Michal Negrin, an internationally known Israeli designer, helps a Youth Futures participant at her Bat Yam factory. A delegation from the UJA Federation of Greater Toronto that supports Youth Futures visited the factory and participated in the interactive workshop.
They came from Toronto - not just as visitors, but as emissaries.
"We have to ensure that the monies we raise from Toronto are being used and that they're being used well," said Honey Sherman, who toured Israel recently as part of a delegation of the Israel and Overseas Committee of the UJA Federation of Greater Toronto.
On November 24, 2009, the group visited the Michal Negrin factory in Bat Yam that included an interactive workshop with local Youth Futures participants, a Jewish Agency supported youth empowerment program.
Now in 32 communities throughout Israel, Youth Futures offers a holistic and integrative support system for at-risk children living on the periphery of the country. Through pairing the children with "trustees"- mentors and advocates who personally support and guide the children to live up to their potential – the program enables those who would otherwise fall through the cracks to succeed. The Toronto Federation has supported and helped shape Youth Futures since its conception. Bat Yam, a low-income city with a high percentage of Ethiopian immigrants, is one of Toronto's twin cities.
"So many kids come from homes where their parents aren't able to really support them socially and educationally so that is why this program is so crucial to their development," said Barbara Bank, the co-chair of the Israel and Oversees Committee.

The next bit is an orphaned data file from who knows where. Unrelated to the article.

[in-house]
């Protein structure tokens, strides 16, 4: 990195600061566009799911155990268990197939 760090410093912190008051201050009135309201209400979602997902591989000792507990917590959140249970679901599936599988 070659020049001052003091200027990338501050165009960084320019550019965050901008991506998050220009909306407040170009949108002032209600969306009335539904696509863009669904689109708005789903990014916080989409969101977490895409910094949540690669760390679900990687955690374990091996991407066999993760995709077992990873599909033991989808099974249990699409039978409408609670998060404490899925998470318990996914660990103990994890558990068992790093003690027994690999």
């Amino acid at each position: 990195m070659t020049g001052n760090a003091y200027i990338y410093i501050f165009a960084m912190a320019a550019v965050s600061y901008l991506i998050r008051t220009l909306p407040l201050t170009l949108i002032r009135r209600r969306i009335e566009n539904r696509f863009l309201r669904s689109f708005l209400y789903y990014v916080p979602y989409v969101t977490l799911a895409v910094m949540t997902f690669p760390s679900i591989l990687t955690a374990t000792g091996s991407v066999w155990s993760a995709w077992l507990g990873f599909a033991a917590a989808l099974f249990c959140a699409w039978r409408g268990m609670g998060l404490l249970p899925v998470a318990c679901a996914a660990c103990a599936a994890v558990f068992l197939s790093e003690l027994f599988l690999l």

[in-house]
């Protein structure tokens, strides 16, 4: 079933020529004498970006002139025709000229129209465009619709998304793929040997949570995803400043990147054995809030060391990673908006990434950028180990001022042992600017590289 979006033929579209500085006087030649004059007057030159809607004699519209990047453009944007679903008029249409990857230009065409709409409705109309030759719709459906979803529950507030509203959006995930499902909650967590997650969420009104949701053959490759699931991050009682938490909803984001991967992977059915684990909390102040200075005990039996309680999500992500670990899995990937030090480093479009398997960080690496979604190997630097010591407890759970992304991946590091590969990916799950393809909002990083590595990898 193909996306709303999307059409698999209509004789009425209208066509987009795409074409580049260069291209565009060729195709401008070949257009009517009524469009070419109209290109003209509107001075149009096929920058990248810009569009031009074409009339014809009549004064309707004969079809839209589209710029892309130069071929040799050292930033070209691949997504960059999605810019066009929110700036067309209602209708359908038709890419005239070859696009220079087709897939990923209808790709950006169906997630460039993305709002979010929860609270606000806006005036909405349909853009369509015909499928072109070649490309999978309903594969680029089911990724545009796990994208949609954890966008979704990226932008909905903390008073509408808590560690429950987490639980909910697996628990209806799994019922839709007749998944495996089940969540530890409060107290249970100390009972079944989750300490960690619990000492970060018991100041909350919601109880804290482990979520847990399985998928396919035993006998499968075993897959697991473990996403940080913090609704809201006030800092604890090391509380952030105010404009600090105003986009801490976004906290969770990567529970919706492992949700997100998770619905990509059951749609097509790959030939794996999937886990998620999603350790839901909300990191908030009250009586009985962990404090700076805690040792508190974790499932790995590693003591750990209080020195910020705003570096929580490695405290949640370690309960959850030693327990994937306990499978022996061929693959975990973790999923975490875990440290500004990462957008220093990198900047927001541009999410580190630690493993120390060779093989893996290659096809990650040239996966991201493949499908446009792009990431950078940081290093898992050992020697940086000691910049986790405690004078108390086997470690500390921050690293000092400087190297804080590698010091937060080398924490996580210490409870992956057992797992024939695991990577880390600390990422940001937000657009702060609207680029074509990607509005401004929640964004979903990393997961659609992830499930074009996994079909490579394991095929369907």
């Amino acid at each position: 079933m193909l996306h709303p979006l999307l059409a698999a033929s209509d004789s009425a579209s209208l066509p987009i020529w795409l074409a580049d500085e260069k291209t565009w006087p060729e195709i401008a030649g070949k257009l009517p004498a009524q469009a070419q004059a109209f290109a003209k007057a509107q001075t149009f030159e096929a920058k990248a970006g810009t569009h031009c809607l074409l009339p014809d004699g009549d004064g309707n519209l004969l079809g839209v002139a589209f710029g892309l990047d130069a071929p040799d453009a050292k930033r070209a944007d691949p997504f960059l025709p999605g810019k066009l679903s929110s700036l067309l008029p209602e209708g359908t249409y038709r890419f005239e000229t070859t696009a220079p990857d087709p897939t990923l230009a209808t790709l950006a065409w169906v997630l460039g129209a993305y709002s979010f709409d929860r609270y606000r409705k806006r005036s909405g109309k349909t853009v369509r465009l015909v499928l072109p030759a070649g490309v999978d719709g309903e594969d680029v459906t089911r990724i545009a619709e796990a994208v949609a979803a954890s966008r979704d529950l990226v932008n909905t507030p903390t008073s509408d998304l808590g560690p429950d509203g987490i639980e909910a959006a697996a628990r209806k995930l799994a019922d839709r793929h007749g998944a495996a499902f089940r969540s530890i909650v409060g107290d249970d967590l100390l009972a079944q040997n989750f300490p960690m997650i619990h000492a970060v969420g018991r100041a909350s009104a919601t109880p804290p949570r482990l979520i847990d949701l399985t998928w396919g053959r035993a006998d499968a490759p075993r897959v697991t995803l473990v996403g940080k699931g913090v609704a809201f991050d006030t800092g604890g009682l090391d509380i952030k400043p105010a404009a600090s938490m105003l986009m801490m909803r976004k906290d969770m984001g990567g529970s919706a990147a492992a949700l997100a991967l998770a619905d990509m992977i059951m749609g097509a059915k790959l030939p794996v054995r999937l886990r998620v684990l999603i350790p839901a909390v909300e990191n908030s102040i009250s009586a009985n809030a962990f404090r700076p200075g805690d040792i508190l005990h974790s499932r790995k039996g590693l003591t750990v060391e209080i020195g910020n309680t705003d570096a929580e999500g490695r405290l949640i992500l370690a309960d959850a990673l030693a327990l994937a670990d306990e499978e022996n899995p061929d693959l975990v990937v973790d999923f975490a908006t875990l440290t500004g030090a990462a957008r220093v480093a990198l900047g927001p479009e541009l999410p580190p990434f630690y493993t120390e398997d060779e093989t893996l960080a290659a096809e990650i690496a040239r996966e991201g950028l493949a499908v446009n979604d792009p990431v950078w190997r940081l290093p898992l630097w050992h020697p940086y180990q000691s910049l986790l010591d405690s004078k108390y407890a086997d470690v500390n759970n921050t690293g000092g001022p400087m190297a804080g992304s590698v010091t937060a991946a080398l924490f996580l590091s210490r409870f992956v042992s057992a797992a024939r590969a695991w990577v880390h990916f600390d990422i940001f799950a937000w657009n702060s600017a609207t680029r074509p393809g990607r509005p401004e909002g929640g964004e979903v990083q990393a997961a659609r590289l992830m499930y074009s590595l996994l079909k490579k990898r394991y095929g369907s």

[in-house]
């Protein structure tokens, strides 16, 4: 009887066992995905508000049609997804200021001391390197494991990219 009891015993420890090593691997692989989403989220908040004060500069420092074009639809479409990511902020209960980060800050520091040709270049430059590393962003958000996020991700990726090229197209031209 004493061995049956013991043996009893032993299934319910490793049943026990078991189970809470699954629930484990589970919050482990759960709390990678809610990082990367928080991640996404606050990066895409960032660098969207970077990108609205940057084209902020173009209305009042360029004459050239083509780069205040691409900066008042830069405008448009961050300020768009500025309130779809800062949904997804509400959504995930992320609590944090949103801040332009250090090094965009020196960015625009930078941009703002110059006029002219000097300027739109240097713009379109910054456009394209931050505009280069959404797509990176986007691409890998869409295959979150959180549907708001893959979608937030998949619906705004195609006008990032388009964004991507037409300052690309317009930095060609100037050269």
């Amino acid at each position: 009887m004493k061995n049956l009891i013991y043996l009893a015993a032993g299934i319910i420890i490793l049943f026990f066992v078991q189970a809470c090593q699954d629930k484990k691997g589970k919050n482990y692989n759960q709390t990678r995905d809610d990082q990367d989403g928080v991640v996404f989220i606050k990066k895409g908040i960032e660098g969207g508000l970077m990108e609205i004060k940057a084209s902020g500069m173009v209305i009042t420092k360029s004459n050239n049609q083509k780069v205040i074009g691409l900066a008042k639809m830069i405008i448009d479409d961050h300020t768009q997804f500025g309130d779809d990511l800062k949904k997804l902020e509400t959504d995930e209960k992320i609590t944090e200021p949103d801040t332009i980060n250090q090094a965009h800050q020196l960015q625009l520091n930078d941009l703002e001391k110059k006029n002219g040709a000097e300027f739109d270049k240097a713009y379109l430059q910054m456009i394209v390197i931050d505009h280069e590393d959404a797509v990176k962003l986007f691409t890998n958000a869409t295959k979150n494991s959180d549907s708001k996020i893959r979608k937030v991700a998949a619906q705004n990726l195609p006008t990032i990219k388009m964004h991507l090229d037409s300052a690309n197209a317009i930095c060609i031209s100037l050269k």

Youth Futures continues to offer the children help in the form of job and vocational training.
The delegation participated in a hands-on jewelry making workshop in the Michal Negrin headquarters with the Bat Yam youth. They also were given a behind-the-scenes tour of the factory where 200 employees, mostly new immigrants, painstakingly handcraft over one thousand pieces of jewelry, clothing, household novelties, and Judaica.
Negrin, one of Israel's most successful artists and jewelry designers, built up her company from one modest booth at an arts & crafts fair to an internationally known name and flagship stores in 15 countries, including Japan, where her work is very popular. The factory reflects the vibrancy and whimsy of her work with its kaleidoscope of color, crystals and ornate angels and cherubs.
"We bring children here from all different backgrounds and it's wonderful see how moved they are by the magic," said Negrin, who urges them to follow their dreams.
The meeting with Michal Negrin reflects a larger trend in which communities abroad as well as Israeli philanthropists join forces to bolster life in Israel. The Jewish Agency has has been working closely with Israel-based philanthropic initiatives and has received hundreds of millions of dollars in donations, including contributions from the IDB Group, business moguls Eitan Wertheimer and Raya Strauss, and other leading Israeli business people.
"It's wonderful think that we will be working with successful Israelis who want to give back in a meaningful way," said Bank of Toronto's Israel and Oversees Committee.